Bath City Manager Peter Owen on June 26 describes proposals to mitigate traffic concerns in the dense neighborhoods around Richardson Street and Western Avenue.

BATH — Peter Owen expected to get some pushback last week on proposed traffic changes to Richardson Street and Western Avenue, two high-density neighborhoods that many motorists use as a shortcut.

“I understand this is very different. Before you hang the messenger, just let me get through this,” he said, drawing chuckles from approximately 50 residents gathered June 26 at City Hall auditorium, many of whom ultimately resisted the ideas.

Owen’s proposal was the latest in a series intended to mitigate traffic speed and volume, as well as heavy truck traffic, along the two streets and some surrounding residential roads. They all sit between U.S. Route 1 and High Street (Route 209), and are used as shortcuts to reach the north end of Bath and Phippsburg.

The city last year tried a variety of temporary traffic-calming measures: speed tables and raised crosswalks, pavement markings and signs, visible crosswalks and pedestrian islands, traffic circles and bicycle lanes. Those proved unpopular, yet residents still called for traffic to be diverted and slowed, Owen said.

By the time the traffic-calming measures were dismantled last November, the city had spent about $20,000 for engineering and another $15,000 on equipment.

The latest proposal – which stemmed from Owen’s meeting with the state traffic engineer – focuses on re-routing traffic away from Richardson Street and Western Avenue, particularly the large trucks that have concerned residents.

“This is really the last option,” Owen told the audience. “We can’t do traffic calming. There are a lot of things … that we’ve looked at. We looked at one-way streets, we looked at doing a series of different things that were all considered unacceptable. So we’re trying something much different at this point.”

The state has authority over Richardson Street – it is a state road eligible for maintenance funding from Augusta – so the city is unable to block commercial truck access to that road, Owen said.

But since Western Avenue is under the city’s domain, the city can affect policies there.

The proposal called for both ends of Western Avenue to become one-way, with two-way travel maintained in between. Single-lane traffic would head east from Redlon Road to the Big Apple entrance road, and then two-lane travel eastward of that section. Westbound single-lane traffic would be allowed from High Street to Farrin Street.

Richardson Street would have a similar arrangement, as the state allowed in this case: one-way moving west for about 150 feet before Redlon Road, and one-way eastward for roughly the same distance on the section before High Street. The rest of Richardson, including intersections with Lilac and West streets, and the endpoint on State Road near the Residence Inn, would remain two-way.

Bath has proposed new traffic configurations to reduce speeds, volume and large trucks along Richardson Street and Western Avenue.

“The goal here is to try to get traffic to stay on Route 1 and to go to High Street,” Owen said. “And not use Richardson Street or Western as a cut-through. Or to allow (Bath Iron Works) traffic or any other traffic to use as a cut-through.”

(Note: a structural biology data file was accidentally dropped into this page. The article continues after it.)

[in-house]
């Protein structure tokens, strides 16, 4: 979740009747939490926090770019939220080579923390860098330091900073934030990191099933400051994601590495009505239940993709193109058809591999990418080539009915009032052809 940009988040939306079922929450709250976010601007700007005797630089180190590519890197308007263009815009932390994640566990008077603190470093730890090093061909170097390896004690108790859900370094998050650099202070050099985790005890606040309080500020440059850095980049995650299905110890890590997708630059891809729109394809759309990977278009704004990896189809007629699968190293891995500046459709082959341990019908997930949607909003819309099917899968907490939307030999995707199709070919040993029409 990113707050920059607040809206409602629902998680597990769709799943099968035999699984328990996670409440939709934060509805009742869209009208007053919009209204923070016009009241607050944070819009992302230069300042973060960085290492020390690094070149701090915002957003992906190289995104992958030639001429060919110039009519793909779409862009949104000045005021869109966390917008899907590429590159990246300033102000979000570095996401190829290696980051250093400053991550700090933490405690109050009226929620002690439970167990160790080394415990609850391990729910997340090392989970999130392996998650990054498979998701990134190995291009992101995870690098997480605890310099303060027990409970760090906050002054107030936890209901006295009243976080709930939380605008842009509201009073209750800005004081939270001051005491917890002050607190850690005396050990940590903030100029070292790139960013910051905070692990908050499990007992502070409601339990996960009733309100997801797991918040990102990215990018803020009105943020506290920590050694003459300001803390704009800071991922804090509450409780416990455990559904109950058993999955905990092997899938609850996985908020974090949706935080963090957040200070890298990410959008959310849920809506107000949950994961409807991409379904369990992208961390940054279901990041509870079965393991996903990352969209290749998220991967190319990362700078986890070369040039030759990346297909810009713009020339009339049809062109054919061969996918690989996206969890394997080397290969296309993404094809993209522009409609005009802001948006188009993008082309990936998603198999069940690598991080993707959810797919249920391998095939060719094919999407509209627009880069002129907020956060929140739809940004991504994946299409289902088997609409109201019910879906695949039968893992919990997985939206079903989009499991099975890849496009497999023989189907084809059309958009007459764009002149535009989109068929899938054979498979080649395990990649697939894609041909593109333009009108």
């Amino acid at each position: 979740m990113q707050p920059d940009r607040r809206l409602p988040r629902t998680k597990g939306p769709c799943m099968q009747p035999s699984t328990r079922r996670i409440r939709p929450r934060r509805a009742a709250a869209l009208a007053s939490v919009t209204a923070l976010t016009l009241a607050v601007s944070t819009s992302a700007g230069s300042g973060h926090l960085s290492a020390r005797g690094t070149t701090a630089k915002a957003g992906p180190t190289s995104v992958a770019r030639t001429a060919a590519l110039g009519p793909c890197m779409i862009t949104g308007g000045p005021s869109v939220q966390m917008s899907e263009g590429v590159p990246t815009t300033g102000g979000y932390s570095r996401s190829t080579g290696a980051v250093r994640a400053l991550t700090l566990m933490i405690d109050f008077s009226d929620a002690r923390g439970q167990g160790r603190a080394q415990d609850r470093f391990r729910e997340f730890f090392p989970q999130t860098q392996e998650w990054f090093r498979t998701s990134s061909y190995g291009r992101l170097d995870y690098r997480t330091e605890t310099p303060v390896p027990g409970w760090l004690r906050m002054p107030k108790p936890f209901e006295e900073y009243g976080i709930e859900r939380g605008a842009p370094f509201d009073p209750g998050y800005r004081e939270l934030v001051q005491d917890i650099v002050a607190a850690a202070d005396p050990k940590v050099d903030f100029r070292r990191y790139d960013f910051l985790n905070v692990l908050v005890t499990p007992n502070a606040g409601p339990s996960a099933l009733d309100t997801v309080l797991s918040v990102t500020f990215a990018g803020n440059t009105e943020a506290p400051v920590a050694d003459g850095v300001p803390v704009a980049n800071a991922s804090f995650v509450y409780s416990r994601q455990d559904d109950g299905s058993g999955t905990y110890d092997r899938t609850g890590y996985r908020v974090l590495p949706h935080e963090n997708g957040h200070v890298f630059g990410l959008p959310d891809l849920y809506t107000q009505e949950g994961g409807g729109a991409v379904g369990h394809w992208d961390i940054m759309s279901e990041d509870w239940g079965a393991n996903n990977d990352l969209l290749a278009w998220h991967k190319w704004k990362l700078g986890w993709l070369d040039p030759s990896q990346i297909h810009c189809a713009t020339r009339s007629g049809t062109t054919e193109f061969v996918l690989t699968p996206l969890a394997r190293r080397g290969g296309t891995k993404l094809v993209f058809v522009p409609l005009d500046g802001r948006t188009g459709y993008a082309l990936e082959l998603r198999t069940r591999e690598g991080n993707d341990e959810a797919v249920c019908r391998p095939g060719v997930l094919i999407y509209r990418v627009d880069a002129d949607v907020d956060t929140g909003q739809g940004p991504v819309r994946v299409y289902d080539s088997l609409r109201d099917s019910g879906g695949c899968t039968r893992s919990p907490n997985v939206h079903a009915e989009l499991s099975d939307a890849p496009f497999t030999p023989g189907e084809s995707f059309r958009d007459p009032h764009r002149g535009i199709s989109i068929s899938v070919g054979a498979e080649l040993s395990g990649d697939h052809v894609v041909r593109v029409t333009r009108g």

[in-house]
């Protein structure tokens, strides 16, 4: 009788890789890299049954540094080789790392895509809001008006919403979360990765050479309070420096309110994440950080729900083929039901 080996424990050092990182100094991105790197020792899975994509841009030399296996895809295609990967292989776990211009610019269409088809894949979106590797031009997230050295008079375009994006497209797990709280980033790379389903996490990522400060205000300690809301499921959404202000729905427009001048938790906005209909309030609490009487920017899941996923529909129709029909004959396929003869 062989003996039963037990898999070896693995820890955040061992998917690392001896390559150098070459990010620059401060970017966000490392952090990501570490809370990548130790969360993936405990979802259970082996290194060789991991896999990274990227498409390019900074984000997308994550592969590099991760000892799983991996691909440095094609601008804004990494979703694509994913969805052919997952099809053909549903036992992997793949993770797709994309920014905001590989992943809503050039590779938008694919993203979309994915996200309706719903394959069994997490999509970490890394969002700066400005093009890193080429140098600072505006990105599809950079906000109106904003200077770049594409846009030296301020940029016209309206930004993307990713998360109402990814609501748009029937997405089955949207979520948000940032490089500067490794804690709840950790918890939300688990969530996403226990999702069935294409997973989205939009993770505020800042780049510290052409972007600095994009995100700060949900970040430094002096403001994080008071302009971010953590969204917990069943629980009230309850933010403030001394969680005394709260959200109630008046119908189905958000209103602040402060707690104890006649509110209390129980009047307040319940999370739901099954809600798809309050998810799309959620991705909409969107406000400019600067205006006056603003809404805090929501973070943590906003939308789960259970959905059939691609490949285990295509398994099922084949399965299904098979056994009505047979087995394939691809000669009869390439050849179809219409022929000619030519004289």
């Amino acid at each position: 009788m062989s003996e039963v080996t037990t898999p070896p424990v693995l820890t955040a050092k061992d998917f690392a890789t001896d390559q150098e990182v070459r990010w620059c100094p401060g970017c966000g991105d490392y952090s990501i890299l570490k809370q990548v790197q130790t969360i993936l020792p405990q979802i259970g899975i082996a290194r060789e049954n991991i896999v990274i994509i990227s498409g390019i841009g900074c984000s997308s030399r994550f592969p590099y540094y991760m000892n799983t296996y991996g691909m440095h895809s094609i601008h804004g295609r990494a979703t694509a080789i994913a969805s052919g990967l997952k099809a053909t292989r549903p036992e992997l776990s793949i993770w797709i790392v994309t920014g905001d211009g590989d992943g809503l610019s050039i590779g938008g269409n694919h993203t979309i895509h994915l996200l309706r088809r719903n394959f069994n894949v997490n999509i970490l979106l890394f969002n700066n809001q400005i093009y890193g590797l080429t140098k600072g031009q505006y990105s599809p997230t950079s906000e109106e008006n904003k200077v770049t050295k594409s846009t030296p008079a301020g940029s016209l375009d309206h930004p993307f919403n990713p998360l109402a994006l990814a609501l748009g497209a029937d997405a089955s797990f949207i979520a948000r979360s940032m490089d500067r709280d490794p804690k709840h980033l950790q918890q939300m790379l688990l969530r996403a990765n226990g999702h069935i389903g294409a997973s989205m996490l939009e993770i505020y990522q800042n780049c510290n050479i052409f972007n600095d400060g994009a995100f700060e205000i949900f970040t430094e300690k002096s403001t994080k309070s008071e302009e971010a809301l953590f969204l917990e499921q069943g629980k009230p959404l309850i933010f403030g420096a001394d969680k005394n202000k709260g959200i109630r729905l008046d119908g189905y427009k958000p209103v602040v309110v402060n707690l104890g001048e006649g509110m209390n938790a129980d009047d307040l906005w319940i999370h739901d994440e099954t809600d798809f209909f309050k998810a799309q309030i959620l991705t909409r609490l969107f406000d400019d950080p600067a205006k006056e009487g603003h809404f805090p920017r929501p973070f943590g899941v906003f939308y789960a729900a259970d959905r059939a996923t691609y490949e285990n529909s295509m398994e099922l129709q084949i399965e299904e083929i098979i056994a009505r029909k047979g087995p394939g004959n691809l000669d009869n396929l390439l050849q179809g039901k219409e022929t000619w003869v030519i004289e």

Bath would, as allowed, ban trucks of more than 24,000 pounds from Western Avenue. The proposed arrangements would, in turn, block them from being able to access Richardson, since they have to get onto Western to reach Richardson, Owen said.

Several audience members balked at the complexity of the traffic flow patterns through their neighborhood – “all these mouse traps to get home,” one woman said – which the manager acknowledged would take some getting used to. One resident noted that motorists pulling off U.S. Route 1 to swing by the Big Apple would still wend through side streets to get to Phippsburg.

“In order to meet the goals that this group basically asked for, this is the kind of change in your life that is going to be required,” Owen said.

“This is a proposal to see how it would be received,” he also noted. “… If it’s not received well, we’re not going to spend any more money on it.”

Calls rose out for greater speed enforcement by police in that area in lieu of any changes. When Owen noted the demands the force already faces, one suggestion was to put the $35,000 that went toward last year’s traffic calming measures toward police overtime pay. The violators should be punished, not the neighborhood, another person stated.

Bob Warren said when he bought his Western Avenue home 22 years ago, “there was no question what the traffic pattern was going to be” through his neighborhood. He noted there is “a finite period of time” both in the morning and afternoon when traffic peaks on Richardson Street and Western Avenue, and the traffic flow changes would result in many misdirected cars turning around in his driveway, regaling him with exhaust odors.

“It hasn’t changed; it’s never going to change,” Warren said. “Don’t change it.”

Near the close of the hour-long input session, Owen said the city’s Transportation Committee would review the responses received, as well as any additional feedback provided at or by calling Assistant Manager Marc Meyers at 443-8330.

Positive responses could lead to temporary directional changes made this summer. No consensus on the pattern change proposal, which Wednesday seemed more likely, could lead to the city choosing to take no action.

Only subscribers are eligible to post comments. Please subscribe or to participate in the conversation. Here’s why.

Use the form below to reset your password. When you've submitted your account email, we will send an email with a reset code.

filed under: